This Ain’t Fiction. This is Pulp.

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Pulp Announce Tour Dates for 2023

Pulp, the shoegazing band that helped define Britpop back in the 90’s are going back on tour in the UK. Led by the enigmatic Jarvis Cocker who is never short of a word stated “Well … An encore happens when the crowd makes enough noise to bring the band back to the stage.” Obviously that noise reached a critical mass and now that demand to see the innovators has reached a crescendo.

Formed in the North East in 1978, the band applied themselves through many incarnations and genres and owe much of their success to the legendary DJ of the BBC late night John Peel. Eventual success was a long time coming and it was not until they signed to Gift Records in 1992 that they became to national prominence. Brit Pop had arrived and their short stint at Gift was superseded by signing to Island Records.


Bands who surfed that wave included Suede, Oasis and Blur, with Pulp supporting the latter on a US tour, and in June 1995 their performance at the Glastonbury Festival (standing in for The Stone Roses at the last minute) propelled them to greatness. A double A-side single, “Sorted for E’s & Wizz/Mis-Shapes”, preceded the release of their next album, Different Class (1995).

Upon the release of “Sorted for E’s and Wizz”, the Daily Mirror printed a front-page story headed “BAN THIS SICK STUNT” alongside a story by Kate Thornton which said the song was “pro-drugs” and called for the single to be banned. Further inflaming the intense social debate, the single had an inlay which showed how to conceal amphetamines in a DIY ‘wrap’.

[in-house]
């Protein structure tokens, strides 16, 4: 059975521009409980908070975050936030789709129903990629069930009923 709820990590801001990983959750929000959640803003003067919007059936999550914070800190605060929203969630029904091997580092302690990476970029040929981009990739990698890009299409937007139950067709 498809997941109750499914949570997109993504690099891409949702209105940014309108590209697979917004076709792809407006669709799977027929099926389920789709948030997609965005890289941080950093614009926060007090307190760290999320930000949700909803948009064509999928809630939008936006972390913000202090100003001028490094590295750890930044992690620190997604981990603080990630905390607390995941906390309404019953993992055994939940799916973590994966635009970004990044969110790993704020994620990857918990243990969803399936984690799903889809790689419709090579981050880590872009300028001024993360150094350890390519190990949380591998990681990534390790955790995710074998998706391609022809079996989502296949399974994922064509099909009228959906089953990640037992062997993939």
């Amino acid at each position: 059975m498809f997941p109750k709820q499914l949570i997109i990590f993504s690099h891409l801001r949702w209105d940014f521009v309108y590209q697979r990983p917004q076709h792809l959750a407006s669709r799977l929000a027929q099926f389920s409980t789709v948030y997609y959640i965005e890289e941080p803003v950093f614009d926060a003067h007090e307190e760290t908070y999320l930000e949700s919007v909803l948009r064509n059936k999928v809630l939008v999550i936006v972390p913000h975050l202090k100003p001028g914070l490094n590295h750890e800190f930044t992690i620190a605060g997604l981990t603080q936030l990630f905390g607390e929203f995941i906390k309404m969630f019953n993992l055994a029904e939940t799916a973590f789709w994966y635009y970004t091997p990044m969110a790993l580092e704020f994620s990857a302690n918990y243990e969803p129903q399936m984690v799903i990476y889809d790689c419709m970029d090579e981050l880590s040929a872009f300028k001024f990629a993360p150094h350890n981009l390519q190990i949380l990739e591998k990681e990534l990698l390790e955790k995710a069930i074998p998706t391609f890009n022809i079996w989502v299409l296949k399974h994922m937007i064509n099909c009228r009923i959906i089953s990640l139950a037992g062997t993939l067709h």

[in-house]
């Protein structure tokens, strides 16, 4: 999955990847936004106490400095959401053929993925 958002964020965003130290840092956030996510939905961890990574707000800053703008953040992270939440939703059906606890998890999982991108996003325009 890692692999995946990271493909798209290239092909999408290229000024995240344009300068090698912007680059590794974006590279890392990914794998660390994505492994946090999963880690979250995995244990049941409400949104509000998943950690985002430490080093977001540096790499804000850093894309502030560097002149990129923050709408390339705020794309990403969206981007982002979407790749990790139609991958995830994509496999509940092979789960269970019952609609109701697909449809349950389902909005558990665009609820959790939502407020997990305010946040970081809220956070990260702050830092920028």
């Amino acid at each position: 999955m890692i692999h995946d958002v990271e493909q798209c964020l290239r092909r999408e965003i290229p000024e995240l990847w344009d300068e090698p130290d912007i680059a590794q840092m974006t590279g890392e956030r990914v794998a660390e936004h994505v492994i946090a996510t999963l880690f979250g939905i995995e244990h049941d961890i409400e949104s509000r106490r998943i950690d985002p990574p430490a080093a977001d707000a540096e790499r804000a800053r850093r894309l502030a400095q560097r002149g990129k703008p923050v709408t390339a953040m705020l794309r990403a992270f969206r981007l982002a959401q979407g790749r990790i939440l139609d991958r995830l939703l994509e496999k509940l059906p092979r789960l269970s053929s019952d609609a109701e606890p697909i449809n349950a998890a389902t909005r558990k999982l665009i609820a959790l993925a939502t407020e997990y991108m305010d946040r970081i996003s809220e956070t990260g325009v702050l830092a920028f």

Controversy always dogged Cocker with an infamous stage storming during a Michael Jackson performance probably the most notable. The band broke up and reunited several times before their final demise in 2013. But never say never, and the 59-year-old Cocker is back leading his merry band which, for these dates, consists of Cocker, Candida Doyle, Nick Banks and Mark Webber. Touring  the UK from 26 May, starting in Bridlington Spa. The run includes two festival appearances, at Glasgow’s TRNSMT (7 July) and Latitude (21 July).

Cocker recently published Good Pop, Bad Pop: An Inventory by Jarvis Cocker, a memoir in which he reflected on his life after recollections sparked by items of personal ephemera from chewing gum to soap. Far from the heady days of the bright spotlight of yesteryear, this is an opportunity for today’s generation to discover just what the oldies were banging on about.

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